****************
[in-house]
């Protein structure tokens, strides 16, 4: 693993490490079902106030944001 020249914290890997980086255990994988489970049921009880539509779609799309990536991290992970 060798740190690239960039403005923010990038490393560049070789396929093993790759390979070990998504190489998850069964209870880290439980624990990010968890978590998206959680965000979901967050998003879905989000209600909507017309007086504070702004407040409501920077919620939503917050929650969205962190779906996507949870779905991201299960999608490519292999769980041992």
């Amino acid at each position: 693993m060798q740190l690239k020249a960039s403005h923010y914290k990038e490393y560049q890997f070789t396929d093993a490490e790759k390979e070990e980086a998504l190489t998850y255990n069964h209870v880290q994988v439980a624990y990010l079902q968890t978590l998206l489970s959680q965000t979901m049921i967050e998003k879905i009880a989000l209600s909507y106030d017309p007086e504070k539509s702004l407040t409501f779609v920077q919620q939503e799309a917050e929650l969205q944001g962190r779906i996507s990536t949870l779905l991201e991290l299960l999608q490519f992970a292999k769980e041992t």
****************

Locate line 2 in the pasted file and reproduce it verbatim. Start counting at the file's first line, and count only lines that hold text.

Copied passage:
């Protein structure tokens, strides 16, 4: 693993490490079902106030944001 020249914290890997980086255990994988489970049921009880539509779609799309990536991290992970 060798740190690239960039403005923010990038490393560049070789396929093993790759390979070990998504190489998850069964209870880290439980624990990010968890978590998206959680965000979901967050998003879905989000209600909507017309007086504070702004407040409501920077919620939503917050929650969205962190779906996507949870779905991201299960999608490519292999769980041992």